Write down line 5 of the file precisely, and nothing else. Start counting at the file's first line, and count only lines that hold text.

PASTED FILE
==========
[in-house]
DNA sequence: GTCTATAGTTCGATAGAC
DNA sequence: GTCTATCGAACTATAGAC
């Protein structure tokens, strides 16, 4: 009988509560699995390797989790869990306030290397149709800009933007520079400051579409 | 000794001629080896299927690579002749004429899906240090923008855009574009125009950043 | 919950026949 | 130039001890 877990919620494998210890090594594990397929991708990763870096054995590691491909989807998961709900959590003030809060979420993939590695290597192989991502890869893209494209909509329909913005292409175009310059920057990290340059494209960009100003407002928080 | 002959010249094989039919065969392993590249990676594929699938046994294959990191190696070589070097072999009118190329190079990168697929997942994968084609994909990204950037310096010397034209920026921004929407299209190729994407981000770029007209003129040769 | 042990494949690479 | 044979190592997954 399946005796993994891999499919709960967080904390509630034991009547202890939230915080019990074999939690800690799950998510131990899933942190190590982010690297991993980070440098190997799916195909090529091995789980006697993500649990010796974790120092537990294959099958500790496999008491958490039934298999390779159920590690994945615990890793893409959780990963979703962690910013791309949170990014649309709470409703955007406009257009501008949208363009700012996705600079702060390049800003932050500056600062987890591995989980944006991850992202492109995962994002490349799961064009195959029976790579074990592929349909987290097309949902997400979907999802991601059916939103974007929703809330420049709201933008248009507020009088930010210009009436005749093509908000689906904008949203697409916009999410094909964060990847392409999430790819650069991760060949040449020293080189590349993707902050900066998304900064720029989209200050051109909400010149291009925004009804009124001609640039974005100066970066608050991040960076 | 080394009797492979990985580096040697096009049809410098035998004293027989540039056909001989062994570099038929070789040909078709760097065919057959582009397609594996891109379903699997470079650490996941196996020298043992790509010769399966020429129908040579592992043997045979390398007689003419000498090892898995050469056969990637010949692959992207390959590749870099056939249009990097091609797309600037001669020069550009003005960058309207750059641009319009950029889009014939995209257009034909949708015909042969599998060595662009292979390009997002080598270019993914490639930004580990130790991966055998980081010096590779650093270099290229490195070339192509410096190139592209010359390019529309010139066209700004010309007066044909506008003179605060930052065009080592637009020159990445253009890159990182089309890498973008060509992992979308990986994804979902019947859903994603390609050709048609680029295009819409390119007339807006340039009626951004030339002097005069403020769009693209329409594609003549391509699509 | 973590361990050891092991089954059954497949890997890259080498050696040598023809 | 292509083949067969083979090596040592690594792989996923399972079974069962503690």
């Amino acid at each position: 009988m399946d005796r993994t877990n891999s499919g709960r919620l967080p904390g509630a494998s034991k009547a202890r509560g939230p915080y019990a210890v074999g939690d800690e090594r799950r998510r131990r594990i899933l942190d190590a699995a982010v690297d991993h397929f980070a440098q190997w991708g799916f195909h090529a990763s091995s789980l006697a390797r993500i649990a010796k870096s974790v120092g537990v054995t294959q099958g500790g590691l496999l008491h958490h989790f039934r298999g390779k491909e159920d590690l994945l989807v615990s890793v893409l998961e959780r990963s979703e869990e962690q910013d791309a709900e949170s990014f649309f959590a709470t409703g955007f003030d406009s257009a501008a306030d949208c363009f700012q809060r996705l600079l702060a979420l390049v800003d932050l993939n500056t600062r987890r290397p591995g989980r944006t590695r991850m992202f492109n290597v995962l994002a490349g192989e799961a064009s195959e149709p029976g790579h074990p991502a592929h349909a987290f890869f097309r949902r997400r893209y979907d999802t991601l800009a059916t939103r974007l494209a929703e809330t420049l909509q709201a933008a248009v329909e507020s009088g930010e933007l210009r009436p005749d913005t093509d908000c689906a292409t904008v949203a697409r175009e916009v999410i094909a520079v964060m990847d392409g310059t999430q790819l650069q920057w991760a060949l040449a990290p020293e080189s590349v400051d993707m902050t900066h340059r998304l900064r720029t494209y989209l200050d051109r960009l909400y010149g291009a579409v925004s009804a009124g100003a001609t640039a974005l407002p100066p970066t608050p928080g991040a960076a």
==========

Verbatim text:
């Amino acid at each position: 009988m399946d005796r993994t877990n891999s499919g709960r919620l967080p904390g509630a494998s034991k009547a202890r509560g939230p915080y019990a210890v074999g939690d800690e090594r799950r998510r131990r594990i899933l942190d190590a699995a982010v690297d991993h397929f980070a440098q190997w991708g799916f195909h090529a990763s091995s789980l006697a390797r993500i649990a010796k870096s974790v120092g537990v054995t294959q099958g500790g590691l496999l008491h958490h989790f039934r298999g390779k491909e159920d590690l994945l989807v615990s890793v893409l998961e959780r990963s979703e869990e962690q910013d791309a709900e949170s990014f649309f959590a709470t409703g955007f003030d406009s257009a501008a306030d949208c363009f700012q809060r996705l600079l702060a979420l390049v800003d932050l993939n500056t600062r987890r290397p591995g989980r944006t590695r991850m992202f492109n290597v995962l994002a490349g192989e799961a064009s195959e149709p029976g790579h074990p991502a592929h349909a987290f890869f097309r949902r997400r893209y979907d999802t991601l800009a059916t939103r974007l494209a929703e809330t420049l909509q709201a933008a248009v329909e507020s009088g930010e933007l210009r009436p005749d913005t093509d908000c689906a292409t904008v949203a697409r175009e916009v999410i094909a520079v964060m990847d392409g310059t999430q790819l650069q920057w991760a060949l040449a990290p020293e080189s590349v400051d993707m902050t900066h340059r998304l900064r720029t494209y989209l200050d051109r960009l909400y010149g291009a579409v925004s009804a009124g100003a001609t640039a974005l407002p100066p970066t608050p928080g991040a960076a």